Concussion Toolkit

Welcome

This is a web-based tool kit on concussions, designed to create the conditions for active and safer play for hockey, football, rugby, soccer, baseball, ringette and lacrosse in Canada. Sport is an important part of our everyday lives.  The benefits are not only fun, but fitness too. However, one of the greatest threats to participating is the occurrence of preventable injuries, resulting from unsafe practices and environments.  This resource was made possible by a contribution from the Public Health Agency of Canada to help coachers, trainers, parents, athletes and health care professionals recognize and prevent serious brain injuries. Parachute gratefully acknowledges the expert contributions of Dr. Charles Tator and the Concussion Education Awareness Committee, along with the project team led by Sally Lockhart, Liz Cole and Christine Provvidenza.

The information contained in this site is intended for educational purposes only and is not meant to be a substitute for appropriate medical advice or care.  If you believe that you or someone under your care has sustained a concussion we strongly recommend that you contact a qualified health professional for appropriate diagnosis and treatment. The collaborators have made responsible efforts to include accurate and timely information.  However the individuals and organizations listed on this website make no representations or warranties regarding the accuracy of the information contained and specifically disclaim any liability in connection with the content on this site.

Unintentional injuries are the greatest threat to the health of children and youth in Canada. The fact is, 40% of head injuries in children and youth aged 10-19 years treated in emergency departments are sustained during these activities. The Concussion and Seven Team Sports Injury Landscape table describes the nature of injury, body part injured and incidence of head injuries for every one of the seven team sports.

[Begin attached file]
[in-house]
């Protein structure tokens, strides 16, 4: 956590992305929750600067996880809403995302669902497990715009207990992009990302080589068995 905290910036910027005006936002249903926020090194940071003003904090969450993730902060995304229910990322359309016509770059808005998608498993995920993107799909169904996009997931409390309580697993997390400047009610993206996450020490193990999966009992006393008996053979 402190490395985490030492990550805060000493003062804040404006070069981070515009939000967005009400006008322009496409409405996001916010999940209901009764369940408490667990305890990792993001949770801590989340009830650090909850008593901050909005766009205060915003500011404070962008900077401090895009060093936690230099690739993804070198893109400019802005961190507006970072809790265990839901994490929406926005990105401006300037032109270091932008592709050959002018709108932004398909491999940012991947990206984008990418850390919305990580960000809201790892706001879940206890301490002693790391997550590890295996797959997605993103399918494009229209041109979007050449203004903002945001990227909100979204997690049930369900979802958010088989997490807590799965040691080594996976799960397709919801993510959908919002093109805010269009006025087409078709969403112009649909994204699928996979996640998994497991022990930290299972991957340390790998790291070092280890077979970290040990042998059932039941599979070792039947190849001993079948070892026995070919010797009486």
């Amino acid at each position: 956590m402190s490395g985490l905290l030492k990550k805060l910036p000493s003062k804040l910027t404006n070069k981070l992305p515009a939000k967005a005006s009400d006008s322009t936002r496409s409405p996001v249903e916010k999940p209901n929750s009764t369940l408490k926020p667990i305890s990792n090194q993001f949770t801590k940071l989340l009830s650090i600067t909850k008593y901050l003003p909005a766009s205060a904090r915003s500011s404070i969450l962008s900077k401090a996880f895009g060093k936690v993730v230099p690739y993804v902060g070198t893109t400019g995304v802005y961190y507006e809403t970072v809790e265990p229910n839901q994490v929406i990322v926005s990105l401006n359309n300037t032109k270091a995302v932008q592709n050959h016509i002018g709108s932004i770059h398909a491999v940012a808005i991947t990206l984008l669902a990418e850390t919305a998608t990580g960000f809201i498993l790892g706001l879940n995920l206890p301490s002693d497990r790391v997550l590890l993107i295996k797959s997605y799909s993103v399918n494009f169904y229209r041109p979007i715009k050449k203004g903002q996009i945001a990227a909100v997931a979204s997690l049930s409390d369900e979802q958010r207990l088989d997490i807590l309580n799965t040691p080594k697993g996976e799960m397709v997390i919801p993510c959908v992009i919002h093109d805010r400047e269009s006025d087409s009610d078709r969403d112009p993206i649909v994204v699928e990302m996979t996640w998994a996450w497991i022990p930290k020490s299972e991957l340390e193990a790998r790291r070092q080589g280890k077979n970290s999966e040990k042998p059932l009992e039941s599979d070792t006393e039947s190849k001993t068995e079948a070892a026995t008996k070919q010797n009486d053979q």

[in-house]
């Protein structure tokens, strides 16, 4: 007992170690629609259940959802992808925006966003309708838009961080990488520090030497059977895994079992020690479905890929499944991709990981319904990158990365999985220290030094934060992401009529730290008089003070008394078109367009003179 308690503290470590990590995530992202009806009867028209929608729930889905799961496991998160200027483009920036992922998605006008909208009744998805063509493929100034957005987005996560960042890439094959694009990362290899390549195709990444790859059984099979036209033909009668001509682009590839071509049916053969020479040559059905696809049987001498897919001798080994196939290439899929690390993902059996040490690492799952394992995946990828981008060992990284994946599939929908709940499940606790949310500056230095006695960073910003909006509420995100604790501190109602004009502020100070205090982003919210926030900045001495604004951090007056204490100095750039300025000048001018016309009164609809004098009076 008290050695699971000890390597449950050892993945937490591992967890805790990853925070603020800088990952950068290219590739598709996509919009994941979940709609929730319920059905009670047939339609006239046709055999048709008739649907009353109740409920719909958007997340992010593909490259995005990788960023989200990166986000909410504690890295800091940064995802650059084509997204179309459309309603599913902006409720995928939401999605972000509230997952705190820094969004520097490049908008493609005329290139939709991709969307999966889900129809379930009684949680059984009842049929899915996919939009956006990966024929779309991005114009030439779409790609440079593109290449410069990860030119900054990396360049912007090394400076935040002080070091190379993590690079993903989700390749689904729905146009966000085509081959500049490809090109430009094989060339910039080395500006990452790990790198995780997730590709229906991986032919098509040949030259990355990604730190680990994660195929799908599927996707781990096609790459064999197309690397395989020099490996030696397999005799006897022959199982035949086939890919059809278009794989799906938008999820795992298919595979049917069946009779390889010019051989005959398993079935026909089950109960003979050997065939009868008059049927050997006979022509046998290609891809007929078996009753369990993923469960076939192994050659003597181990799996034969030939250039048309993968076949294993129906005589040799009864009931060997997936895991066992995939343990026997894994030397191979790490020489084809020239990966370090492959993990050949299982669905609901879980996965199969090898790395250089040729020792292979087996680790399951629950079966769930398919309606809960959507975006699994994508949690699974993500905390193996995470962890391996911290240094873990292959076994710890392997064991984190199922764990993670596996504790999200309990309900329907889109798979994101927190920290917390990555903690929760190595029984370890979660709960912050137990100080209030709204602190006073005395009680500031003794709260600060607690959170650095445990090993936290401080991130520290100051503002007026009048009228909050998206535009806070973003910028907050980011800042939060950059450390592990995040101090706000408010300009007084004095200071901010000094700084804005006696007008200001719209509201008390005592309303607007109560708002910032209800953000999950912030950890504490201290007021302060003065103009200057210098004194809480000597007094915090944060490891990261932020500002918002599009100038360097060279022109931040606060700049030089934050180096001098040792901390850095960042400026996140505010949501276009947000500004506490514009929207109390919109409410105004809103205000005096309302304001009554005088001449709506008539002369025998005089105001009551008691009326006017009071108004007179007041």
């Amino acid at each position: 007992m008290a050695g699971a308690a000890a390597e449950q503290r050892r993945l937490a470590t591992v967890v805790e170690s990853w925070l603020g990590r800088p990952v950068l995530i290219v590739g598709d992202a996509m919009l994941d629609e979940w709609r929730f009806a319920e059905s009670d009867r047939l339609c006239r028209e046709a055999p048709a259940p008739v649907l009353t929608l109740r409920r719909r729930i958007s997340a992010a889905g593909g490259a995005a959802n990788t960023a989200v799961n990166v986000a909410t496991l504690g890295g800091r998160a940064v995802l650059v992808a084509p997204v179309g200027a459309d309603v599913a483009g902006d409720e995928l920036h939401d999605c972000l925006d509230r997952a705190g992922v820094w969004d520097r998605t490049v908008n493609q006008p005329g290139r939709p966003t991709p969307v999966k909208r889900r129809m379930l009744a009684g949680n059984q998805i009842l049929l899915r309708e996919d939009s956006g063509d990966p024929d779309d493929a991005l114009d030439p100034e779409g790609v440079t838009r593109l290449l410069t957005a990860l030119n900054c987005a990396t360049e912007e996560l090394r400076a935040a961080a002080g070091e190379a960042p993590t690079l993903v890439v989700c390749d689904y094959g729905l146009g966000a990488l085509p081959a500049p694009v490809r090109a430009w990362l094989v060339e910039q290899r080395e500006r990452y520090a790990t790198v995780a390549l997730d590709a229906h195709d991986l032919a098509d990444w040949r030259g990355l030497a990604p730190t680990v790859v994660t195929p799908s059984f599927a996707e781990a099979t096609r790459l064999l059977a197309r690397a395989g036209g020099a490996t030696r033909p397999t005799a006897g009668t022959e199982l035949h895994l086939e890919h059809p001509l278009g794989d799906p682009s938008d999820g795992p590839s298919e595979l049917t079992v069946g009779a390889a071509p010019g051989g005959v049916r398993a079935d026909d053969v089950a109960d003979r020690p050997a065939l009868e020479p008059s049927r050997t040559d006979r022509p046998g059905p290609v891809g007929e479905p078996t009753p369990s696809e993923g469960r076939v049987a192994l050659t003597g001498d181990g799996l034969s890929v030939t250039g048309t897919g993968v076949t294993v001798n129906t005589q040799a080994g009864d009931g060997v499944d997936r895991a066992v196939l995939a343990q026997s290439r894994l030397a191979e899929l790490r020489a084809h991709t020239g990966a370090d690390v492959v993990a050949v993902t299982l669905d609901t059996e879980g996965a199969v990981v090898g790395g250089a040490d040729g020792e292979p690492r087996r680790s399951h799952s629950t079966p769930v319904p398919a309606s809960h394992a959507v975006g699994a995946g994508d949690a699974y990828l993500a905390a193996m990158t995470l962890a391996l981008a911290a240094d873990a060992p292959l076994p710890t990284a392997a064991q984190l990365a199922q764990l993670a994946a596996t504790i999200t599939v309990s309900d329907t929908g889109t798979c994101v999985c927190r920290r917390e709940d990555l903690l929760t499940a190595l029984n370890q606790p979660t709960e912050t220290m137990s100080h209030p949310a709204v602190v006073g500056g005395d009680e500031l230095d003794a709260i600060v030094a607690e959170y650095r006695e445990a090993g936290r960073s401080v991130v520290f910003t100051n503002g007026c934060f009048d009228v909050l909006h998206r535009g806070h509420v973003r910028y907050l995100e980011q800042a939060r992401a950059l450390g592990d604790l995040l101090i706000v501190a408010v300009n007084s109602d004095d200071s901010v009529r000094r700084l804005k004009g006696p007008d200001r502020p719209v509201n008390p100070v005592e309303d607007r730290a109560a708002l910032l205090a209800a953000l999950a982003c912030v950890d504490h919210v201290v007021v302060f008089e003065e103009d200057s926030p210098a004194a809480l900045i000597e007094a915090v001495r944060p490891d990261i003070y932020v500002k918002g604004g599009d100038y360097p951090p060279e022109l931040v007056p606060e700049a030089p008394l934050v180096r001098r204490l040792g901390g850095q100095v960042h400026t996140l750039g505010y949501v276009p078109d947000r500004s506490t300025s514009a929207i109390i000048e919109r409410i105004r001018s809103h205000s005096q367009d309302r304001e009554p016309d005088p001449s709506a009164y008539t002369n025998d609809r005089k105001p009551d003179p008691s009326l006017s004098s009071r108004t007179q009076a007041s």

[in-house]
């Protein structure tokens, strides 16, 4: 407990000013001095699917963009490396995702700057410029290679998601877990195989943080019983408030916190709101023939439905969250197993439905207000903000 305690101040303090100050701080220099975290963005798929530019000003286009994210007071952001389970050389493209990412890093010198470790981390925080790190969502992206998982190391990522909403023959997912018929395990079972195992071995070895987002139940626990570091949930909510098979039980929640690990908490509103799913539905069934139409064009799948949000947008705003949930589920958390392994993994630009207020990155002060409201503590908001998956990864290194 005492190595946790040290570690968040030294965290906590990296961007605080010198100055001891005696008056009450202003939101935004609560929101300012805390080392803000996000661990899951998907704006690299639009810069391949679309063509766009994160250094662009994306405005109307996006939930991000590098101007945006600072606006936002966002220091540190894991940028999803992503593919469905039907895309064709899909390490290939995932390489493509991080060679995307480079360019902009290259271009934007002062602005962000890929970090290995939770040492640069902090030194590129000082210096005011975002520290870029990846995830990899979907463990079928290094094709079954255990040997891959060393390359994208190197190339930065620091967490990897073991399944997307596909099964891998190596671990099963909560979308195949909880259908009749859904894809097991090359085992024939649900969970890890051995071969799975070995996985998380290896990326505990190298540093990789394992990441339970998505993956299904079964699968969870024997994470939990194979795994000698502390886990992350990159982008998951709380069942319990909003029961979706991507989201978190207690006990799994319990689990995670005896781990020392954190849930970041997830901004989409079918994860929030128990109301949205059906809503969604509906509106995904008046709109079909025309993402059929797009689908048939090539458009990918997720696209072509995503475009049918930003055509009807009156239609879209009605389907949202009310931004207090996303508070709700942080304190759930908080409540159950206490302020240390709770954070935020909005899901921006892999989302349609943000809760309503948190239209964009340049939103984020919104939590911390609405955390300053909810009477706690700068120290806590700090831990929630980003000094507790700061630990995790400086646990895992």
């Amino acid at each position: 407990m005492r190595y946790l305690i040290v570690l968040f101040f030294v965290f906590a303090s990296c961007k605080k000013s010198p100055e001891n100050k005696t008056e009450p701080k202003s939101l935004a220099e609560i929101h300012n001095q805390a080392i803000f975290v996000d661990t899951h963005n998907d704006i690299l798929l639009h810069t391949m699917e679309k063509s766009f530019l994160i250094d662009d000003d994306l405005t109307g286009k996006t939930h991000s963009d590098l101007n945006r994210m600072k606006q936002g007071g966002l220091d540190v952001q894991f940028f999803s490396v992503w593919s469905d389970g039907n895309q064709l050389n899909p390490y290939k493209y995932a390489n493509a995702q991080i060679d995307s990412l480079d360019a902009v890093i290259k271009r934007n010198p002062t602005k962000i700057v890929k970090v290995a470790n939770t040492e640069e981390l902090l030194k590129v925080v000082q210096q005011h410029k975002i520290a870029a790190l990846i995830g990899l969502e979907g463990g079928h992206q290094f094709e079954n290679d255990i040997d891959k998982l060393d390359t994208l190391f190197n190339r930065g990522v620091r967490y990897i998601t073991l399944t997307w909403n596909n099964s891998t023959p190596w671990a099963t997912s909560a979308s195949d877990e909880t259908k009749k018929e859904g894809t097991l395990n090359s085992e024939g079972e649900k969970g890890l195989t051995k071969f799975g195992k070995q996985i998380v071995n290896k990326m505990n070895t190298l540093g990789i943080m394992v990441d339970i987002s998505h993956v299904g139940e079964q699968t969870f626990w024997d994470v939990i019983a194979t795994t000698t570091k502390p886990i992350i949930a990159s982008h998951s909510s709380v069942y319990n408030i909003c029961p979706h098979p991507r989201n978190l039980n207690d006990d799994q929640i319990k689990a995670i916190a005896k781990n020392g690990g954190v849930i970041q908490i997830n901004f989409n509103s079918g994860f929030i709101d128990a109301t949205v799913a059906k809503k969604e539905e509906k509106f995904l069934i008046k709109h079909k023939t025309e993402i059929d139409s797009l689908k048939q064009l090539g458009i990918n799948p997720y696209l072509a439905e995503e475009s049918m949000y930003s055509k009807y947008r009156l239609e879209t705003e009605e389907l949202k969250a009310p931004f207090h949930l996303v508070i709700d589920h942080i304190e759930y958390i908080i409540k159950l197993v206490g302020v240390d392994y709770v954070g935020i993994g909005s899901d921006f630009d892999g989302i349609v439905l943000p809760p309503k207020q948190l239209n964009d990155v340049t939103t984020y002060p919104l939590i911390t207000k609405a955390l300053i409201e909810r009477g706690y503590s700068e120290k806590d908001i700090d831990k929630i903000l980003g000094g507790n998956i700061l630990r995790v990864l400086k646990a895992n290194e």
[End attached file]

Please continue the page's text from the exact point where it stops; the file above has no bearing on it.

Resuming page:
The 3E’s Approach – Education, Enforcement and Engineering

Most injuries are preventable. Strategies that include a combination of the three E’s are the most successful and well documented in this brief report called Sport Concussion Education and Prevention.

A variety of tools can be used to help raise awareness, change attitudes and promote action in relation to injury prevention and we encourage their use.

If you are seeking information about concussion in the form of an overview you willl likely find these frequently asked questions helpful. 

Funding for this initiative is provided in part by the Public Health Agency of Canada. The views expressed herein do not necessarily represent the views of the Public Health Agency of Canada.